UMass needs reusable to-go containers

Using reusable food service products yield greater impacts on greenhouse gas reduction than using compostable products

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UMass needs reusable to-go containers

(Collegian file photo)

(Collegian file photo)

(Collegian file photo)

(Collegian file photo)

By McKenna Premus, Collegian Columnist

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One of the many reasons why I love the University of Massachusetts is the school’s dedication to being a sustainable community. One of the ways in which UMass practices sustainability is by providing single-use compostable to-go containers at dining halls and other on-campus food vendors such as Blue Wall, which serves up to 7,000 individual meals per day – the majority of which are packaged “to-go”.

In order to reduce the amount of dining waste, Blue Wall and the campus’s dining halls implemented compostable dining service products just as the University began piloting a post-consumer food waste diversion program in 2012. Since then, compostable and recyclable products have been available for students, faculty and campus visitors to use when purchasing food products to-go, as well as custom collection bins with biodegradable green bags with displays of acceptable materials for each bin.

This program proved to have a significant impact on the University’s waste activity — Blue Wall’s trash disposal rate dropped from 3,000 pounds of trash disposal per day to 1,750 pounds immediately after the program went into effect. The switch to composting appeared to be cost effective as well, since, according to a cost analysis conducted by the University’s Office of Waste Management, “the cost of composting one ton of organic material averages about 35 percent less than the cost of disposing one ton of trash.”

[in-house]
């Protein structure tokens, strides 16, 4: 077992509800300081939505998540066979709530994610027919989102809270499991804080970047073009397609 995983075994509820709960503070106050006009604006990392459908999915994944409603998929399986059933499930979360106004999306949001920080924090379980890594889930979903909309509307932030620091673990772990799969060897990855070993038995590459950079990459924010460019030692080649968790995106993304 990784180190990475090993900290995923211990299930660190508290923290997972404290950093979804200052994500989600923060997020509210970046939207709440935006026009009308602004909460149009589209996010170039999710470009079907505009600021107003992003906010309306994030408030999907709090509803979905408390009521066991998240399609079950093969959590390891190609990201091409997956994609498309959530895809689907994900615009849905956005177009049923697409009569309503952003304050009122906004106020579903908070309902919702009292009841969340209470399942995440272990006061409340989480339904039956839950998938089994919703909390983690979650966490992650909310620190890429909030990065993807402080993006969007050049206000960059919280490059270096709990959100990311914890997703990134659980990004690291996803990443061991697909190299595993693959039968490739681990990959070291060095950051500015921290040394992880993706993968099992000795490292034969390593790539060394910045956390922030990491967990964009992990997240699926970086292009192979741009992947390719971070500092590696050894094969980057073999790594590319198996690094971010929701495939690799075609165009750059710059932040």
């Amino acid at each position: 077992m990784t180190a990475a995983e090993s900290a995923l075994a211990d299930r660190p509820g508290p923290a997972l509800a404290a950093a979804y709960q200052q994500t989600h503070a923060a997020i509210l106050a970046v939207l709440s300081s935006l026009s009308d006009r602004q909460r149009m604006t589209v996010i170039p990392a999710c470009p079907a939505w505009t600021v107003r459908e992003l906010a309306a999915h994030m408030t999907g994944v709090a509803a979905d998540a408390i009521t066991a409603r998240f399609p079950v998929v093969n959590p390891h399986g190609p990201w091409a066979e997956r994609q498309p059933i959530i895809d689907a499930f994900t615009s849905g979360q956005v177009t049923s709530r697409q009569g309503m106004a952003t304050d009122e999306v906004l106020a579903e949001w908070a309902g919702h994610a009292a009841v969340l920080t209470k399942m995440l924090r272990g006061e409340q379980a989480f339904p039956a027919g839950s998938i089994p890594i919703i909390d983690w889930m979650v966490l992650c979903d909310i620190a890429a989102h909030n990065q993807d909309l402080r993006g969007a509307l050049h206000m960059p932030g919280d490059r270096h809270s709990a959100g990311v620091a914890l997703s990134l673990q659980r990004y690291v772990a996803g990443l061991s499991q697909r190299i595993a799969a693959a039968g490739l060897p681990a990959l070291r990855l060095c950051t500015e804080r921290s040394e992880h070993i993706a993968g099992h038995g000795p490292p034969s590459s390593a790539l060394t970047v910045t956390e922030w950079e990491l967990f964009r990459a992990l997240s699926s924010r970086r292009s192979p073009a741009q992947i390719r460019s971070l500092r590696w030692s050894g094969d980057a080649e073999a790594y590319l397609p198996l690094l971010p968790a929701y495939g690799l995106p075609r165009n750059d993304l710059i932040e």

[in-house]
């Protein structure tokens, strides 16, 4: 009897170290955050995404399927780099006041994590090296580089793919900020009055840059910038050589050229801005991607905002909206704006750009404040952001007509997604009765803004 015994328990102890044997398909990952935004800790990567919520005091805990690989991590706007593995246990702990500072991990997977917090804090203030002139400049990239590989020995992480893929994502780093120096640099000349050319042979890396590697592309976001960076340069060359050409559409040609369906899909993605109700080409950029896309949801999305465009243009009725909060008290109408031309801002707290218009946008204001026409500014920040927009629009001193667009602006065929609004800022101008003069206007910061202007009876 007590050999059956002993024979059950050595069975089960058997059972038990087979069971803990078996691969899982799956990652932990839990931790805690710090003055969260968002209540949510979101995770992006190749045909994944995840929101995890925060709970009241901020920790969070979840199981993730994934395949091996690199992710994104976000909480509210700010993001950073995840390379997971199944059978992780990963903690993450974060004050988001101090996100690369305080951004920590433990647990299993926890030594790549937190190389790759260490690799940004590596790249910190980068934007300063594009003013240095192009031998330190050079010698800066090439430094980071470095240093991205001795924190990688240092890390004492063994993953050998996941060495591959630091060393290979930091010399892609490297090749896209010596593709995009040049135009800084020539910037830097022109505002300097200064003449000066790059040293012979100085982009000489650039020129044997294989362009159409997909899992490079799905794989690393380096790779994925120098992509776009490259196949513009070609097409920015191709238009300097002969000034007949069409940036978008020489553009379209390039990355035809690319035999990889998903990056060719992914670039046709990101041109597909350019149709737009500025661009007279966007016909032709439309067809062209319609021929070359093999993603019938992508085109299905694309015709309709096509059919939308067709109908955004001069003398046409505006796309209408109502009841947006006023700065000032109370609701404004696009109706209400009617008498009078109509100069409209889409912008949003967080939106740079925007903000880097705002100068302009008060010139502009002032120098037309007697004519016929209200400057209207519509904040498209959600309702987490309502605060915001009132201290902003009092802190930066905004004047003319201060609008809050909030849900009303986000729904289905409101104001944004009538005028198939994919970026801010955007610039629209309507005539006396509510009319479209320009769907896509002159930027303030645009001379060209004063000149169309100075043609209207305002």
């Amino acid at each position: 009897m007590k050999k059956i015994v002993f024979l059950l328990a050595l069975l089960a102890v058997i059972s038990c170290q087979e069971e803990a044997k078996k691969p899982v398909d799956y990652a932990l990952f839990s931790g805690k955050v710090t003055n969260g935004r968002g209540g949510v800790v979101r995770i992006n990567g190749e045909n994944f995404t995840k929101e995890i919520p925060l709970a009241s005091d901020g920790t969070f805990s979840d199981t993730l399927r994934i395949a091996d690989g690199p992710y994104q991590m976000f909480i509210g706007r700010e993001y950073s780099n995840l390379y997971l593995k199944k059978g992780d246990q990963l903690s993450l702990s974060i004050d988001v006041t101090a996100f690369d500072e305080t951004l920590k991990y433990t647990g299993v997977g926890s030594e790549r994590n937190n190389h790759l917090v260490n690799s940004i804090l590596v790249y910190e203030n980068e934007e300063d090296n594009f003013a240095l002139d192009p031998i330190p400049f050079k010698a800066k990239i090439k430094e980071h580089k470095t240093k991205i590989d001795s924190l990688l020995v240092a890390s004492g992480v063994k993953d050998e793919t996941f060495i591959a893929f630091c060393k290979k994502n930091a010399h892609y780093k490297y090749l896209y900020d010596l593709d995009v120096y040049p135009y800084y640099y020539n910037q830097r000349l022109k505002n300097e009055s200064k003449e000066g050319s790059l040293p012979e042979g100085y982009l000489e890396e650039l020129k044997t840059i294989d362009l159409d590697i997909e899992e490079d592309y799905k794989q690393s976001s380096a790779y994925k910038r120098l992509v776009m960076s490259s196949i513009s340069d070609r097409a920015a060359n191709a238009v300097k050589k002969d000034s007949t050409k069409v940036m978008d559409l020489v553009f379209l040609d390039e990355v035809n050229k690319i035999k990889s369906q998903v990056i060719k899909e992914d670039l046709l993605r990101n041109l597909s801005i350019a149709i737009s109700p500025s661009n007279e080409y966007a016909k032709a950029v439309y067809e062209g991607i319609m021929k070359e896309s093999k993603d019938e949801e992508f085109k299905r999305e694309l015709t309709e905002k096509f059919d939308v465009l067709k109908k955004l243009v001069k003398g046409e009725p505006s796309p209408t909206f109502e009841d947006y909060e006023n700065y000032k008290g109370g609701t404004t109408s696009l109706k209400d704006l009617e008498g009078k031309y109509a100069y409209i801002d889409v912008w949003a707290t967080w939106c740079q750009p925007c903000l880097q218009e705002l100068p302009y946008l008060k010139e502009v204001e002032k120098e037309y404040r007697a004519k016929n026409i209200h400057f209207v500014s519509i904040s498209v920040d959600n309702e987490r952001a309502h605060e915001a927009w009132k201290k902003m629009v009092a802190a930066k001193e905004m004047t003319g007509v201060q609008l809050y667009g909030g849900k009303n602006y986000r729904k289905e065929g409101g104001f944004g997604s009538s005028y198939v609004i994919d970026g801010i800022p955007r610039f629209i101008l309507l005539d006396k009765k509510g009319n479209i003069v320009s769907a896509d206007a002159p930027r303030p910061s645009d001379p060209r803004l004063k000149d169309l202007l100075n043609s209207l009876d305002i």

However, an alternative option to compostable containers is on the rise at numerous colleges and universities: reusable containers.

A 2017 study comparing the effects of compostable food service products to those of reusable food service products on greenhouse gas emissions found that while there are environmental benefits to using compostable materials, reusable products yield a greater impact on greenhouse gas reduction.

Many compostable food service products are considered “green” because they are made from plant-based materials such polylactic acid, rather than from petroleum-based chemicals. While the concept of food service products composting with food scraps seems beneficial for greenhouse gas reduction in theory, most compostable food service products end up anaerobically composting with food scraps in landfills. Anaerobic composting is very harmful to the environment, as it results in the production of methane, a potent greenhouse gas.

Very little polylactic acid food service products are properly composted in the United States, as most compost facilities do not accept such products. According to a 2014 composting study, about 70 percent of the 4,914 composting facilities in the United States only compost yard trimmings, and only about 7 percent compost food waste. According to a 2015 figure from the United States Environmental Protection Agency, only 5.3 percent of all food waste was recovered for composting.